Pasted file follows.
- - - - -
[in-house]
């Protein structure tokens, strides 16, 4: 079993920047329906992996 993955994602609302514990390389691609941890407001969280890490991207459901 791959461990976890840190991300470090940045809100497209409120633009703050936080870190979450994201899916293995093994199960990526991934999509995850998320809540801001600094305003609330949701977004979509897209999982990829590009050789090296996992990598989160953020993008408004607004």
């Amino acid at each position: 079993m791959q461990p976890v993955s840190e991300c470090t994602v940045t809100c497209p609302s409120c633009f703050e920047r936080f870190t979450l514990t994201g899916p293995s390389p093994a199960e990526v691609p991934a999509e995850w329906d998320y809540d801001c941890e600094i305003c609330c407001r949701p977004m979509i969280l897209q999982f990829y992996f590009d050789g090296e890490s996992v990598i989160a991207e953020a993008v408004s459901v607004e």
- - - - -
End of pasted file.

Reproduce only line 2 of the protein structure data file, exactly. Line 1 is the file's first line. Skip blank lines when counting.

């Protein structure tokens, strides 16, 4: 079993920047329906992996 993955994602609302514990390389691609941890407001969280890490991207459901 791959461990976890840190991300470090940045809100497209409120633009703050936080870190979450994201899916293995093994199960990526991934999509995850998320809540801001600094305003609330949701977004979509897209999982990829590009050789090296996992990598989160953020993008408004607004």